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A clarion call

THEN
As I was sitting, reading inside my room one night
I heard the people shrieking
Seemingly unceasing were the sounds of fright
And then followed the barking
Of dogs and the cops.
                          
On the street the folks had had hooch in torchlight
Away from their pitiful wives and unruly kids
On the moonless and silent, load-shedding night
It was a curfew too—oh, the god-police forbids
Curfew and bandh and general strikes cause no affright
Yet the night was not right that night.  
                         
More boots thudded against the concrete road
And more whipping, more shrilling cries, more barking followed
While I got up from the chair, and knelt down
Gritting my teeth and clenching my fist
I resolved this was just the struggle for existence,
And fighting—this violence fuels our essence
All the happiness killed with the aborted child of the night
And how I wanted to piss on the night’s face!

NOW
How long should we sleep with these nightmares?
With our half-awaked consciousness, with our own errors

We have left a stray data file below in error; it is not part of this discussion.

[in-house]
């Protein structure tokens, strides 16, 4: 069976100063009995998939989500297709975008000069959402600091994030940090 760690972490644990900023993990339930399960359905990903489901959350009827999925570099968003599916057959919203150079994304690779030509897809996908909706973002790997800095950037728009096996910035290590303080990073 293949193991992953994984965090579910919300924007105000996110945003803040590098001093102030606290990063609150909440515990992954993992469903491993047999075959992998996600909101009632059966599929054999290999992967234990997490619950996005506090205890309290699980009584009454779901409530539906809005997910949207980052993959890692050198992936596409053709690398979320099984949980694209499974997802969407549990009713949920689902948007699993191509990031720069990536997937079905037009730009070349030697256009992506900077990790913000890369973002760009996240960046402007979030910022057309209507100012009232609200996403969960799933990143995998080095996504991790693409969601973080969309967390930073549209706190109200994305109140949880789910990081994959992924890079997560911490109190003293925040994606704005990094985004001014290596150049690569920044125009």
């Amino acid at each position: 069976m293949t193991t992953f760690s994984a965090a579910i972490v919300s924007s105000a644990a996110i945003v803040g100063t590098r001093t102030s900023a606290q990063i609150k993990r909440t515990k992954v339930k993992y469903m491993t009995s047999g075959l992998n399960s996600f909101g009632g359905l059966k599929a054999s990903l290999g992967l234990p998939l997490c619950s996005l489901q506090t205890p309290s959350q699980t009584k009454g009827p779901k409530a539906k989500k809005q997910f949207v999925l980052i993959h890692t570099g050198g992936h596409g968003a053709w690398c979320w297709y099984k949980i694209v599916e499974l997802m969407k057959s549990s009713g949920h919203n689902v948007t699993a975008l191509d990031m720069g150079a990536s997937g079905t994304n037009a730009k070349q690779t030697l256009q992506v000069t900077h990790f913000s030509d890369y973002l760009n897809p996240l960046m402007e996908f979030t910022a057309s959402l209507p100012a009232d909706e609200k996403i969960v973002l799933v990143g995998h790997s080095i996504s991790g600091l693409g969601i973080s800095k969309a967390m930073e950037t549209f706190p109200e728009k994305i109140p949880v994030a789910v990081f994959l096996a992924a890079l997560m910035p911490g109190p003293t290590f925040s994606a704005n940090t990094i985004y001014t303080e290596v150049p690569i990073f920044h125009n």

It’s no more time we count our lives on prayers.
And how long should we dole out the anti-rabies spares?
For those military men in galore, their evil glares;
For those ever-volatile flares.

When the soaring doves coo,
Giving the clues of the eerie silence of the hills
And about the breathtaking view
We may perchance find serene moorland
Those are aplenty, coming frequently in stills
Unfortunately, though in our own land
We are strangers
The road is not the place to revel
But we do have a Loktak-full of good things to marvel
We love the fair Lady Justice—
with weighing scales, swords—and living gracious.
And there, no more Delhi’s beggars,
no more violence-branders.                               

We will have to dig deeper
Beneath the surface, even beneath the leisha,
To bury the cinder
Of injury and destruction and pseudo-junta
While we unearth the sweet things of life we aspire.






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1/2 1891

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2/2 1891